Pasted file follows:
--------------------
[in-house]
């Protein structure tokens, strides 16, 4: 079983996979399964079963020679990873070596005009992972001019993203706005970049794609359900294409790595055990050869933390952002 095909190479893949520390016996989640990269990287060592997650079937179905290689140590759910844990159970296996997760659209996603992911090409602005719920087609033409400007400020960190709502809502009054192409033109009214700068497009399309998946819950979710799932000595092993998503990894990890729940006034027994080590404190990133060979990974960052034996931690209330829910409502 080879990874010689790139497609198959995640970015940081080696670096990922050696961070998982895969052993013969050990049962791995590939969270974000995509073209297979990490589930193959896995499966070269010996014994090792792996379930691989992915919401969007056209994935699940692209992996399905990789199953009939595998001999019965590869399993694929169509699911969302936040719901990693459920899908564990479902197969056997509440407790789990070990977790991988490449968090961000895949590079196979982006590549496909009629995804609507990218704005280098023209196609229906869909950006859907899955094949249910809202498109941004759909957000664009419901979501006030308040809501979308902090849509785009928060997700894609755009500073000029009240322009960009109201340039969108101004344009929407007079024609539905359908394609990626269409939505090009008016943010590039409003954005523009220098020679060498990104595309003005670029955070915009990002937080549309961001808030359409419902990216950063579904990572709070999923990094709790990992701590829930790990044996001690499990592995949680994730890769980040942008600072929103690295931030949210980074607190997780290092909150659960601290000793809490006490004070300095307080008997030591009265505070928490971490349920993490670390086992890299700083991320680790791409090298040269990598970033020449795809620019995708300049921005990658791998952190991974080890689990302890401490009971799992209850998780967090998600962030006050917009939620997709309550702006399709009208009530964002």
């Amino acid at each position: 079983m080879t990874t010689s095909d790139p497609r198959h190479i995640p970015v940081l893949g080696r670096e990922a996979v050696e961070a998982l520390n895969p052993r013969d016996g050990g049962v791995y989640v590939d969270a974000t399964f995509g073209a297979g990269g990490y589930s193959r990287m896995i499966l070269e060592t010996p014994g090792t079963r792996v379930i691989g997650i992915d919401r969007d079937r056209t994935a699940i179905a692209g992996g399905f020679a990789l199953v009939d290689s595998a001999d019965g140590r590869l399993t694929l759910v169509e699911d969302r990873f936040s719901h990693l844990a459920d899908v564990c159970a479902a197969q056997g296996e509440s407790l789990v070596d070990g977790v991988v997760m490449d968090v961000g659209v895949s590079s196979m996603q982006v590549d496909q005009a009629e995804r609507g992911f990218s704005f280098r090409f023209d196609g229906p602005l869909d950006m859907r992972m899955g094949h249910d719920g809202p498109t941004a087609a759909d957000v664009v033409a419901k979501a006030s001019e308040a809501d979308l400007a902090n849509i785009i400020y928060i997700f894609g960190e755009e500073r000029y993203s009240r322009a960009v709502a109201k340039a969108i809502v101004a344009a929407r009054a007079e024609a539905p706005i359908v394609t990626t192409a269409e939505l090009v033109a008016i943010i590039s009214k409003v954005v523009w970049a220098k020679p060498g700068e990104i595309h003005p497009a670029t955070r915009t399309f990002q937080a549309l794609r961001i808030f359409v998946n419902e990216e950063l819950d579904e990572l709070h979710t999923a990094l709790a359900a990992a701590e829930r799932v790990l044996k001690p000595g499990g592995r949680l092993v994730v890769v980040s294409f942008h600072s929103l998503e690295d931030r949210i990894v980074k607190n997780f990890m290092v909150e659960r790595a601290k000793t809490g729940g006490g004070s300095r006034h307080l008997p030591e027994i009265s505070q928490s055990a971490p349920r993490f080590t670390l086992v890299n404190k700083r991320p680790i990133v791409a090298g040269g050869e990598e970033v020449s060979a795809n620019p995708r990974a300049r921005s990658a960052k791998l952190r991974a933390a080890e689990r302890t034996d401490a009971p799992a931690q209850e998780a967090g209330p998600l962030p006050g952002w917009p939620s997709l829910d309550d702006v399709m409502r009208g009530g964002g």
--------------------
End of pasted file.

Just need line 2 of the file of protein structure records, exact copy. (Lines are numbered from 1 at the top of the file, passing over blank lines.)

């Protein structure tokens, strides 16, 4: 079983996979399964079963020679990873070596005009992972001019993203706005970049794609359900294409790595055990050869933390952002 095909190479893949520390016996989640990269990287060592997650079937179905290689140590759910844990159970296996997760659209996603992911090409602005719920087609033409400007400020960190709502809502009054192409033109009214700068497009399309998946819950979710799932000595092993998503990894990890729940006034027994080590404190990133060979990974960052034996931690209330829910409502 080879990874010689790139497609198959995640970015940081080696670096990922050696961070998982895969052993013969050990049962791995590939969270974000995509073209297979990490589930193959896995499966070269010996014994090792792996379930691989992915919401969007056209994935699940692209992996399905990789199953009939595998001999019965590869399993694929169509699911969302936040719901990693459920899908564990479902197969056997509440407790789990070990977790991988490449968090961000895949590079196979982006590549496909009629995804609507990218704005280098023209196609229906869909950006859907899955094949249910809202498109941004759909957000664009419901979501006030308040809501979308902090849509785009928060997700894609755009500073000029009240322009960009109201340039969108101004344009929407007079024609539905359908394609990626269409939505090009008016943010590039409003954005523009220098020679060498990104595309003005670029955070915009990002937080549309961001808030359409419902990216950063579904990572709070999923990094709790990992701590829930790990044996001690499990592995949680994730890769980040942008600072929103690295931030949210980074607190997780290092909150659960601290000793809490006490004070300095307080008997030591009265505070928490971490349920993490670390086992890299700083991320680790791409090298040269990598970033020449795809620019995708300049921005990658791998952190991974080890689990302890401490009971799992209850998780967090998600962030006050917009939620997709309550702006399709009208009530964002």